Ron White, who ought to know, is famous for saying, "You can't fix stupid." Well, I don't want to call anyone stupid because I'm not the brightest bulb in the chandelier myself. But there is a group of teachers over in Gwinnett County that -- well, they may not be stupid, but they certainly haven't been paying attention.
You've all heard the story by now. They were studying the life and times of Frederick Douglass in history class over at Beaver Ridge Elementary School. Frederick Douglass, in case you aren't studied up on your 19th century social studies, was the former slave who blew those concepts of African-Americans being intellectually inferior to whites right out of the water. He was an elegant writer and public speaker and became one of the leading proponents of the abolition of slavery -- which was accomplished about 150 years ago, by the way.
Teaching about Frederick Douglass didn't create a controversy, understand. The controversy came in math class. You see, for years -- even before No Child Left Behind made memorizing standards the standard for quality education -- educators have been encouraged to engage in what is known as cross-curriculum instruction.
The theory is that learning will be reinforced if students are exposed to the same material at the same time in a number of content areas. This is supposed to make learning more authentic and meaningful and when it is done correctly it really works well and is very effective.
Let me give you a for-instance or three. My now-retired colleague, Mary Supple, who taught American literature to most of the students to whom I taught history, and I used to try our best to coordinate our instruction so that our lessons would complement one another. When my history class was studying the Great Awakening, for example, her classes would examine Jonathan Edwards's sermon, "Sinners in the Hands of an Angry God." When we studied New England theocracy and the Salem Witch trials, they read "The Crucible."
When we studied the Romantic Era and learned about the influence of people like Ralph Waldo Emerson and Henry David Thoreau and their impact on society, her classes read Emerson and Thoreau and learned about their influence on literature.
And when we studied abolition, they read "Uncle Tom's Cabin," maybe -- or "Narrative of the Life of Frederick Douglass." You get the idea, I'm sure. The instruction students received in one class was reinforced in the other -- and let's face it, today's students need all the reinforcement they can stand.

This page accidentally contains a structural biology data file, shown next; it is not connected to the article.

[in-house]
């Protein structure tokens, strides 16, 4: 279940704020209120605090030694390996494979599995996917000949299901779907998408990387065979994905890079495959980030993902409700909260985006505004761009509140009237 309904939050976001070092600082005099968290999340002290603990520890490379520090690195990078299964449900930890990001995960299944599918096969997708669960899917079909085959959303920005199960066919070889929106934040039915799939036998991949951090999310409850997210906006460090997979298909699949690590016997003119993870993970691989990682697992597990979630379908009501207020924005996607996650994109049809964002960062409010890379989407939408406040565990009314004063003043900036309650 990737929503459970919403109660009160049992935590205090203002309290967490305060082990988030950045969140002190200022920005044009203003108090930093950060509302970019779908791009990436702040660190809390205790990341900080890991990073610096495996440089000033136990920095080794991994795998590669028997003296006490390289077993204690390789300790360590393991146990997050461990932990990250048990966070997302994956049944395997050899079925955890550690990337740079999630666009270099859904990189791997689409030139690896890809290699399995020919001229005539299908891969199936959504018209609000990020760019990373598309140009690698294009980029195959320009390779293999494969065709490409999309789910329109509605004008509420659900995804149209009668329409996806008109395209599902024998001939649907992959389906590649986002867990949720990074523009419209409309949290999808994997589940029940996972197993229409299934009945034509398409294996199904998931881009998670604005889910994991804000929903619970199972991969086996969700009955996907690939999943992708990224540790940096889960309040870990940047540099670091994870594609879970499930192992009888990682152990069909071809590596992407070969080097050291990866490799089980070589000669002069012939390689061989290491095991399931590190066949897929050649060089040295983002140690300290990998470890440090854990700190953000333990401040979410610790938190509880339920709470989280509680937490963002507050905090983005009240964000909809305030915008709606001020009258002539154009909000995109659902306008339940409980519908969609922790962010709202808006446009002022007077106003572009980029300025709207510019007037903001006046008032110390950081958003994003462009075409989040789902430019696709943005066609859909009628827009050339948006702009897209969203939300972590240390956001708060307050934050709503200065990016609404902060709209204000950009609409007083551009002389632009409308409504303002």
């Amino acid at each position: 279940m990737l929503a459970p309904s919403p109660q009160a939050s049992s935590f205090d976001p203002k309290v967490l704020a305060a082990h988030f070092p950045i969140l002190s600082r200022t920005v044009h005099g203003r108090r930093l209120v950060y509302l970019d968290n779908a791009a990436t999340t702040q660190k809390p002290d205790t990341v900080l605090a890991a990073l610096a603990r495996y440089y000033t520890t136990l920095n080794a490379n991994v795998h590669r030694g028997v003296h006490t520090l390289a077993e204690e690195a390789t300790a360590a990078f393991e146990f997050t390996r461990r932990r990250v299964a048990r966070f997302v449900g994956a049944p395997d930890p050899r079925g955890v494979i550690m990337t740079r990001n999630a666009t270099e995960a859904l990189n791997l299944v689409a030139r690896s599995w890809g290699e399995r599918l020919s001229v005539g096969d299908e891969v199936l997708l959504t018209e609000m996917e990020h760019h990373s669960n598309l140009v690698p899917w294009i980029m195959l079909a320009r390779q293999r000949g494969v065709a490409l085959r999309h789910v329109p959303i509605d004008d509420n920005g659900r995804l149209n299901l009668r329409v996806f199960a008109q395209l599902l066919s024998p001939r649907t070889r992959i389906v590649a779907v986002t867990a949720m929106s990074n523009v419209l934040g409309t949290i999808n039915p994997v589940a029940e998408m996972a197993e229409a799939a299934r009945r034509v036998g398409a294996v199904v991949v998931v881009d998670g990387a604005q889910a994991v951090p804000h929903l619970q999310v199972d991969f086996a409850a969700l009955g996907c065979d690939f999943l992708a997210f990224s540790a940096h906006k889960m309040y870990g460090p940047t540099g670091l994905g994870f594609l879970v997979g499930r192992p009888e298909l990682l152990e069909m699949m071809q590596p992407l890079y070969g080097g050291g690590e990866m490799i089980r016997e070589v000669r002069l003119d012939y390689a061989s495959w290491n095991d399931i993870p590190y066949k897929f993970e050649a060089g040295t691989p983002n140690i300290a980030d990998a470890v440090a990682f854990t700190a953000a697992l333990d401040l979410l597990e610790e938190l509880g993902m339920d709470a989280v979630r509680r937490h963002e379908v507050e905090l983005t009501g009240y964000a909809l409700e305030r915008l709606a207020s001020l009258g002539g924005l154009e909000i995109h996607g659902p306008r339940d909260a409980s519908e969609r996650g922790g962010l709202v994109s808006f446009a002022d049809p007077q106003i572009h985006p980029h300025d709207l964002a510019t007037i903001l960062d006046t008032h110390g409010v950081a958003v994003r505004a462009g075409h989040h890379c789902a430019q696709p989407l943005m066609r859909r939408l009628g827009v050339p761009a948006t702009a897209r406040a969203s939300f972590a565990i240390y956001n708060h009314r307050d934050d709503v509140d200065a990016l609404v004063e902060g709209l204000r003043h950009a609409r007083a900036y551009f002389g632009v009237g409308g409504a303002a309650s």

The problem with cross-curriculum instruction comes when it is done just for the sake of doing it. Then it becomes forced and artificial and meaningless. It has been a long time, but I have experienced forced cross-curriculum instruction and let me tell you -- it ain't pretty. Teachers wind up veering from the curriculum and making up assignments that have little real relevance to what they are trying to teach and sometimes they resort to tactics as meaningless as--well, as making up word problems in math using references from social studies.
I know nothing of the motivation, but that is what happened in Gwinnett County last week when a math teacher -- or math teachers -- decided that they would reinforce a history lesson about Frederick Douglass by presenting math homework problems about slaves picking cotton -- and oranges, no less -- and receiving beatings.
This is 2012, y'all. Who would ever think it was acceptable to give such problems?
"If Frederick gets two beatings per day, how many did he get per week? Two weeks?" I ain't making this up y'all. I saw it with my own eyes.
"Frederick had six baskets filled with cotton. If each basket held five pounds, how much did he have in all?"
Are you kidding me? This was an assignment for third-graders!
Now understand, I am the most politically incorrect and insensitive person in the world. Well, maybe with the possible exception of Neal Boortz. I am often outspoken about perceived oversensitivity to all conversation about "old times there" and so forth. I still play "Dixie" on my way to college football games and I have a son named Jackson Lee -- but y'all! There is no reason that any third-grader should ever be assigned a math problem about slaves picking cotton or getting beatings. Again -- are you kidding me?
Now I don't believe for a minute that this assignment was intended to be racist or mean-spirited -- and I don't agree with Ed Dubose, Georgia NAACP president, that the teachers responsible should be fired. I do believe, however, that as Jed Clampett used to say of Jethro -- "Somebody needs to have a long talk with that boy." Or man. Or woman. Or all of the above.
And somebody needs to make sure that if cross-curriculum instruction is being pushed, it had better be authentic and effective -- and devoid of references to slaves being beaten or picking cotton and oranges.
Darrell Huckaby is a local educator and author. Email him at firstname.lastname@example.org. For past columns, visit www.rockdalecitizen.com or www.newtoncitizen.com.